This might be the most exciting thing I’ve seen on the Internet in five years: Spritz reading. By breaking down reading materials into one word at a time, the software allows you to read 500+ words a minute with virtually no practice or training. I tried their sample and it seems to work.
Unfortunately, it looks like they’re far from having any books online that you can Spritz. When they do, I have a few long-winded authors to Spritz through.
I’ve never been a big fan of speed reading, though. Part of my dislike might stem from my natural reading speed. Although I often get bogged down in a text (thinking about the substance or wondering why a certain stylistic usage is correct), fast reading is apparently one of my gifts. I didn’t realize it until college, when friends studying around me would notice how many pages I had read in, say, the last 45 minutes and commented on it. So in that regard, speed reading probably never appealed to me because I never felt like I needed it.
But most of my dislike stems from the parenthetical above: you ought to stop to think about the substance of what you’re reading (and maybe even the prose itself). You ought not speed-read a literary artist like Dostoyevsky. You can’t speed-read poetry. It’s malpractice for a lawyer to speed-read a contract. At some level, it’s probably sinful to speed-read the Gospels.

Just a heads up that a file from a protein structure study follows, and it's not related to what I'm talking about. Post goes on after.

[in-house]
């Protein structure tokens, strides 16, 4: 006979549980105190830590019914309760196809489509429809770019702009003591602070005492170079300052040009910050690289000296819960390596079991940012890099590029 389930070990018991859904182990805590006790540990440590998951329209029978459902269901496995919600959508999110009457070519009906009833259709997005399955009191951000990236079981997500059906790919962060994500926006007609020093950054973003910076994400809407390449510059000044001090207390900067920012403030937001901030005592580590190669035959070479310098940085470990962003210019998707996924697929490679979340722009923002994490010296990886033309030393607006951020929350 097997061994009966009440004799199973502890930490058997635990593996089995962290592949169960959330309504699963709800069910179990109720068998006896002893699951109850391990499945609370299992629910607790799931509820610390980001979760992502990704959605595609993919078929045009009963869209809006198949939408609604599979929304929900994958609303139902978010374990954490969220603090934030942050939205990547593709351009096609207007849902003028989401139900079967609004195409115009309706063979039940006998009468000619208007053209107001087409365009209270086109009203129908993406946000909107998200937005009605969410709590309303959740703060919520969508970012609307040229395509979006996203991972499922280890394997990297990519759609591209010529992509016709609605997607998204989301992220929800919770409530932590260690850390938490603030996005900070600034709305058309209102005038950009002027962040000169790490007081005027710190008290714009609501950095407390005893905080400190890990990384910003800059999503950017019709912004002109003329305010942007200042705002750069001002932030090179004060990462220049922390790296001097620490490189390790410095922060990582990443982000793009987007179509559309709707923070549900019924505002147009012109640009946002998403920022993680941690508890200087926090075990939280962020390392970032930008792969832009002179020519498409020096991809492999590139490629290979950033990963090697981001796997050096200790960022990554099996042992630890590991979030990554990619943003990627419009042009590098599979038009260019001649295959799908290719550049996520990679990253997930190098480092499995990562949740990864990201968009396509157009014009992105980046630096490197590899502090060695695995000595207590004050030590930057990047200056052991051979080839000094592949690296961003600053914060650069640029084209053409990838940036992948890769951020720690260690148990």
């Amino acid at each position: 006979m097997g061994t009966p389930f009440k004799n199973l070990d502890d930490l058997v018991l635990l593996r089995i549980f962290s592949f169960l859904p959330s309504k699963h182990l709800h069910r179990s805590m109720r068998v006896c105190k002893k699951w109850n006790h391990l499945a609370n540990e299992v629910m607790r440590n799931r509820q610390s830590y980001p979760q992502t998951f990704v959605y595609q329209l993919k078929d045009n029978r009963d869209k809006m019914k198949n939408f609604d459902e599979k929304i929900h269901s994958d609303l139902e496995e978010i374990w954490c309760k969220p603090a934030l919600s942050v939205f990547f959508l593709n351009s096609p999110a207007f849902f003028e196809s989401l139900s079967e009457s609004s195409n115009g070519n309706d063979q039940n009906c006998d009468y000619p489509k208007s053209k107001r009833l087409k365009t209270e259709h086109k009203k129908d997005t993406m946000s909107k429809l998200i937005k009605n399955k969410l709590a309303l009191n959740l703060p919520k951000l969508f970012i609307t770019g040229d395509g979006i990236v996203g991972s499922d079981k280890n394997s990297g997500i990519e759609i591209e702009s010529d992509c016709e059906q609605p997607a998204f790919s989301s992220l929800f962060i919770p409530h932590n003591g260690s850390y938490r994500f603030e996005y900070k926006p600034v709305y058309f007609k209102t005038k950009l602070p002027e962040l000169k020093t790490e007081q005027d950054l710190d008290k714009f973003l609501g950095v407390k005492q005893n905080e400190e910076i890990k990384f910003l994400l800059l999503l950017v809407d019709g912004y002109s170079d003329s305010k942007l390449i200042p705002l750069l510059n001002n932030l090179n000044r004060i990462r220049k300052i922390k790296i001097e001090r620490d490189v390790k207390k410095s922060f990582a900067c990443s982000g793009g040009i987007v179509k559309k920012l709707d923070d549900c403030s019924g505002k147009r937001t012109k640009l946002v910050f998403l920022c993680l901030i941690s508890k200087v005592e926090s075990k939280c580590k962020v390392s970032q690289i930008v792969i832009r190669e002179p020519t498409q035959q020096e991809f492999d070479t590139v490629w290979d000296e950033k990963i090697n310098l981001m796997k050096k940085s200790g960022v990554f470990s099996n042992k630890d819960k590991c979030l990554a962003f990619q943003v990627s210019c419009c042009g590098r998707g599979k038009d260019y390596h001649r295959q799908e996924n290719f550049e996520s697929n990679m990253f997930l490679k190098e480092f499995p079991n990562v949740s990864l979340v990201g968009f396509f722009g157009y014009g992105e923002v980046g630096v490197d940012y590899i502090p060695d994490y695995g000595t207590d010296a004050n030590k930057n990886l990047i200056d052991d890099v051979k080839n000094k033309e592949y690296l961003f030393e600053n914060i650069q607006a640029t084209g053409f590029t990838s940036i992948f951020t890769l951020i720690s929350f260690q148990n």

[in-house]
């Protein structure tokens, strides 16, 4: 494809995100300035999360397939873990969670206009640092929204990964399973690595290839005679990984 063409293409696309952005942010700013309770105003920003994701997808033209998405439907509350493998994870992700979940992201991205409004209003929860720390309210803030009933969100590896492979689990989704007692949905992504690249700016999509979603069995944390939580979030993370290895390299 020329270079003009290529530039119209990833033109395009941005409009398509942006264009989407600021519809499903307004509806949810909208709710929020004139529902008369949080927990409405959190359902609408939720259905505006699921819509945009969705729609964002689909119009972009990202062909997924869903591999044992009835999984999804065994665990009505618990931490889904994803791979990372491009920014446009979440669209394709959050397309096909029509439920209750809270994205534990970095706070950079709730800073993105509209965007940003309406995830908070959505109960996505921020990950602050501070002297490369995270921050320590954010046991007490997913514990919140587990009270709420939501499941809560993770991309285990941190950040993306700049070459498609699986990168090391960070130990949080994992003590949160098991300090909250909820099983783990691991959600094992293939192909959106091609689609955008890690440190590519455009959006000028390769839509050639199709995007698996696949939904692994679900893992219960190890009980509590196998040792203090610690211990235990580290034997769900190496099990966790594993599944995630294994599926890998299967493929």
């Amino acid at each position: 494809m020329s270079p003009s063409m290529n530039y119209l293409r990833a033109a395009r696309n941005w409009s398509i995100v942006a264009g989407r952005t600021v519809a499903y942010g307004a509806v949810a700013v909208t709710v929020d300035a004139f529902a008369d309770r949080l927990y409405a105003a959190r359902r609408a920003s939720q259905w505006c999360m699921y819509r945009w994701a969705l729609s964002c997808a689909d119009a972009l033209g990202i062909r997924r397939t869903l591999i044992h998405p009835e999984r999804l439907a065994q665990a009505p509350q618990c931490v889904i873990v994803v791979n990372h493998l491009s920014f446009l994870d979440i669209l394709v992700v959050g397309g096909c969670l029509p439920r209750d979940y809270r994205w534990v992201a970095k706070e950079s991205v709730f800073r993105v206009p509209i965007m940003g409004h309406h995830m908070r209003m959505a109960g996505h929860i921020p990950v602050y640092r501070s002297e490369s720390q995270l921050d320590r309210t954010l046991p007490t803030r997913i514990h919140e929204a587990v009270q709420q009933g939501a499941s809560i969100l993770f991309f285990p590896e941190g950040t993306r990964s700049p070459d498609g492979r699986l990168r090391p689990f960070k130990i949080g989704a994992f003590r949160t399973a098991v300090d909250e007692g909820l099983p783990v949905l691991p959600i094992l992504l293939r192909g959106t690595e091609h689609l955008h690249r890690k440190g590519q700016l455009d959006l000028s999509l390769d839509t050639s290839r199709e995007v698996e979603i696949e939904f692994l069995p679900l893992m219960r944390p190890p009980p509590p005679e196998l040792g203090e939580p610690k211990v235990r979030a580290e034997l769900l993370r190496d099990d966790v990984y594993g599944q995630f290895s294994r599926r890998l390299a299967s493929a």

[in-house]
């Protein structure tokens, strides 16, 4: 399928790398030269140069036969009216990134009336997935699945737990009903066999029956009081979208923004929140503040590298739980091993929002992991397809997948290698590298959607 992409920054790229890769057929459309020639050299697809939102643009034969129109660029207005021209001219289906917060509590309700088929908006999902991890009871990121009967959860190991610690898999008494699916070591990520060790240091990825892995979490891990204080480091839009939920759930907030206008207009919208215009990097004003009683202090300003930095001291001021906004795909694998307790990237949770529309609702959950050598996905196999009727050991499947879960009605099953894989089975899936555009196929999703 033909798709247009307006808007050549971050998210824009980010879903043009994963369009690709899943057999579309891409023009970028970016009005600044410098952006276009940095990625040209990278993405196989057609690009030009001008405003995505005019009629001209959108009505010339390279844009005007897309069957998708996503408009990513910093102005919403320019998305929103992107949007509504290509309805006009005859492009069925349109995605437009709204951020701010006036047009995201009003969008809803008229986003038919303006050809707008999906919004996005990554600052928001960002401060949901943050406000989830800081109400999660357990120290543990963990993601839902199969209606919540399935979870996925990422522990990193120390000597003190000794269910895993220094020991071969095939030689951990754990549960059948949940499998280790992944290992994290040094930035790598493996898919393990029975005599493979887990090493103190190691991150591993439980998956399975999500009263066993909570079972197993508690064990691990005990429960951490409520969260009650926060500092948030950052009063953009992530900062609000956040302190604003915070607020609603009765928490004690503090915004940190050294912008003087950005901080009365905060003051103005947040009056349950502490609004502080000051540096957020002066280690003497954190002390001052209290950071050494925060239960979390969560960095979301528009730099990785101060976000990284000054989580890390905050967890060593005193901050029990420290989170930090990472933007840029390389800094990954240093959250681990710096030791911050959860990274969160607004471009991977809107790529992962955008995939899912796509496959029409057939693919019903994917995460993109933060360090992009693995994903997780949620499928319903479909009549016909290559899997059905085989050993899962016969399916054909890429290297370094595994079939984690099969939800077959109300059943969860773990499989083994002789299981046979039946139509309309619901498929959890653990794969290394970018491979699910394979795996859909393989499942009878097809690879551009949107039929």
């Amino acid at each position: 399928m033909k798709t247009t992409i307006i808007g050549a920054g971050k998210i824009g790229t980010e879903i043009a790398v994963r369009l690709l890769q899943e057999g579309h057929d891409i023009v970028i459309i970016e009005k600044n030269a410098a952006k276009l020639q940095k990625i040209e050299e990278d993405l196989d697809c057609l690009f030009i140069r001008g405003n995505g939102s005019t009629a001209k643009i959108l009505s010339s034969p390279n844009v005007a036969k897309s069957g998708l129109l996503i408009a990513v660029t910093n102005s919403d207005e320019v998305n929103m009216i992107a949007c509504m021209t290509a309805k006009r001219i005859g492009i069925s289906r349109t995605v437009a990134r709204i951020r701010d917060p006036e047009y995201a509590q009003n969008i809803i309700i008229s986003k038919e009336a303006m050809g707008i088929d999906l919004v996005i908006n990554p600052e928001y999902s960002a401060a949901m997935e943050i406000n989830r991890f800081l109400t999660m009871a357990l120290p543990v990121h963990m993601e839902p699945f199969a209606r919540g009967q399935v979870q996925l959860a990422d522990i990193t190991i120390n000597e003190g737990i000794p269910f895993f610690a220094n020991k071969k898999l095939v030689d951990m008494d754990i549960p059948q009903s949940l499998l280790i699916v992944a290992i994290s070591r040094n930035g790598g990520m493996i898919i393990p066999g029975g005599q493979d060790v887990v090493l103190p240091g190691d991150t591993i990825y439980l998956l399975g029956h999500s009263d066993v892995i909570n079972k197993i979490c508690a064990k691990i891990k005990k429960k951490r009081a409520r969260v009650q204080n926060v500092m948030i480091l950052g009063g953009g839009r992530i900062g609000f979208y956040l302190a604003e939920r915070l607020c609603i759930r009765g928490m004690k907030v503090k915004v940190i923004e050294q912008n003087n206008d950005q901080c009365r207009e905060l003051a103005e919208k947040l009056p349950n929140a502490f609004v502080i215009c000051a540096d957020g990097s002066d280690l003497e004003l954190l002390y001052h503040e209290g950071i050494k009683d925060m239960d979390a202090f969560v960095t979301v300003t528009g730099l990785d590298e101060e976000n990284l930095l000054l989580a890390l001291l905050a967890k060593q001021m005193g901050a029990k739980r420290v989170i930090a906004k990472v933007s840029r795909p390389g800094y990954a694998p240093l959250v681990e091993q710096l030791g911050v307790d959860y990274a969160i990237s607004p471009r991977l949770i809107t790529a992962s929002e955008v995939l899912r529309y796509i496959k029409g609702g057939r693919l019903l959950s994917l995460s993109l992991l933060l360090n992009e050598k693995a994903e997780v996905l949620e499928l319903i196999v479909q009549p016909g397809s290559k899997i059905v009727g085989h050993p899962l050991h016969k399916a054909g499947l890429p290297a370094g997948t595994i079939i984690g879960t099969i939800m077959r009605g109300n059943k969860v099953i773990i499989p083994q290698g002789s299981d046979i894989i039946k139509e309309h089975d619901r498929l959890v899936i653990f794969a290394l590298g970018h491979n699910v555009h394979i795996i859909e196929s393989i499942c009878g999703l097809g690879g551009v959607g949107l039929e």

Reading isn’t supposed to be a chore. It’s an inter-active art.
That being said, speed-reading definitely has its place. If they start to put newspapers into a Spritz format, you can count on me subscribing.
Heck, Spritz might be the thing that saves newsprint. By putting their publications into Spritz format, the big boys–New York Times, The Atlantic, The Wall Street Journal, etc.–could attract new subscribers. I know I’d be far more inclined to subscribe to a publication that allows me to Spritz it . . . since I rarely find popular prose worth pondering.Bookmark it: del.icio.us | Reddit | Slashdot | Digg | Facebook | Technorati | Google | StumbleUpon | Window Live | Tailrank | Furl | Netscape | Yahoo | BlinkList